8.24 boyd, It’s Complicated, Introduction and Chapter 7
8.29 Wilmer, Sherman, and Chein, “Smartphones and Cognition”
8.31 Rosen, “My Little Sister Taught Me How to Snapchat”

But you’re not just smartphone users, you’re college students. So let’s try to get a better understanding of why we’re here — or why we might be:

9.5 Meilaender, “Who Needs a Liberal Education?“
9.7 Carr, “The Crisis in Higher Education”; Robbins, “Home College”

With some of the initial coordinates in place, let’s get some historical context:

9.12 Jacobs, “Christianity and the Book”
9.14 Blair, “Information Overload”

And now let’s take a deeper dive into the conditions of our moment, and of the near future:

9.19 Kelly, The Inevitable, Introduction and Chapters 1-4
9.21 Kelly, Chapters 5-8
9.26 Kelly, Chapters 9-12
9.28 Sax, The Revenge of Analog, Introduction and Part I
10.3 Sax, Part II
10.5 Concluding discussion of Kelly and Sax

We’ll spend a couple of days finding out how your experiments in organization have been going:

10.10 reports from half of you
10.12 reports from the rest of you

Now that we’re pretty well equipped to think more seriously about the technological and educational challenges facing us, we’ll spend the rest of the term learning some practical strategies for information management, and revisiting some of the key issues we’ve raised in light of our recently acquired knowledge. First, you’re going to get a break from reading:

10.17 Dr. J’s Handy Guide to Owning Your Online Turf, Part 1
10.19 Dr. J’s Handy Guide to Owning Your Online Turf, Part 2

So, back to reading:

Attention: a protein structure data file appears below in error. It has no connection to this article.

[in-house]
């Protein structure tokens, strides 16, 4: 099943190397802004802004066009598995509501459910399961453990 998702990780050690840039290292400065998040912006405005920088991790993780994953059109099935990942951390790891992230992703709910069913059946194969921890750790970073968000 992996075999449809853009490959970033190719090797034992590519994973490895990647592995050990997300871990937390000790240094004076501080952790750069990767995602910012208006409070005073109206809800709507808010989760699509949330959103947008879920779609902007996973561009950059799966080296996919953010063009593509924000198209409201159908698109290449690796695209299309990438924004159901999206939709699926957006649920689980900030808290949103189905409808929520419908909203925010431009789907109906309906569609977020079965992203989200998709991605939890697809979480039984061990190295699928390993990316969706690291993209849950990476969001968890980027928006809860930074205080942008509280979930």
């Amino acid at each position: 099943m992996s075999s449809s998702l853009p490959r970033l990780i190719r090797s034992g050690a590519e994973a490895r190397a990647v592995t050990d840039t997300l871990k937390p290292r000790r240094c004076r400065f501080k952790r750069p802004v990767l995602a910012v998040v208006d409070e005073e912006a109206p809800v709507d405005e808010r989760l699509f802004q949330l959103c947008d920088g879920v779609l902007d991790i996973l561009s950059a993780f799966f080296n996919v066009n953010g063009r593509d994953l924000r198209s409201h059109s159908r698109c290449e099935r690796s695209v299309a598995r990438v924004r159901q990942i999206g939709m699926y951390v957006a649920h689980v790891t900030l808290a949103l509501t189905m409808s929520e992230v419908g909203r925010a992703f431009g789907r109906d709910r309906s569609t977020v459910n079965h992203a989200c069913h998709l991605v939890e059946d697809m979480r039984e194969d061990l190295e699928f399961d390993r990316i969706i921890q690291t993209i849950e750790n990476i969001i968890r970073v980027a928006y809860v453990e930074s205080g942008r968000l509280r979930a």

10.24 Web Literacy for Student Fact-Checkers, Parts I-III
10.26 Web Literacy for Student Fact-Checkers, Parts IV-VI
10.31 further discussion of Web Literacy
11.2 Piper, “Out of Touch” and Clive Thompson, “Reading War and Peace on my Phone”
11.7 Mueller and Oppenheimer, “The Pen is Mightier than the Keyboard”; Hensher, “Why Handwriting Matters”; Trubek, “Handwriting Just Doesn’t Matter”
11.9 Zomorodi, “Bored and Brilliant”; draft of research essay due

And finally, we’ll put what we’ve learned to use in thinking about what kind of education we’re pursuing here in the Honors College at Baylor:

11.14 Jacobs, “Renewing the University”
11.16 writing day; research essay due 11.17
11.21 “Engaging the Future of Higher Education”
11.23 THANKSGIVING HOLIDAY
11.28 continued discussion of “Engaging the Future”
11.30 Wrapping up
12.5 Personal narrative due"
alanjacobs  syllabus  online  internet  tools  onlinetoolkit  reading  education  highered  highereducation  classideas  gtd  productivity  kevinkelly  davidsax  readinglists  technology  cognition  socialmedia  christianity  humanities  infooverload  webliteracy  wen  handwriting  notetaking  thewhy  digital  analog  digitalage  syllabi 
july 2017 by robertogreco
Eight Theses Regarding Social Media | L.M. Sacasas
"1. Social media are the fidget spinners of the soul.

2. Each social media platform is a drug we self-prescribe and consume in order to regulate our emotional life, and we are constantly experimenting with the cocktail.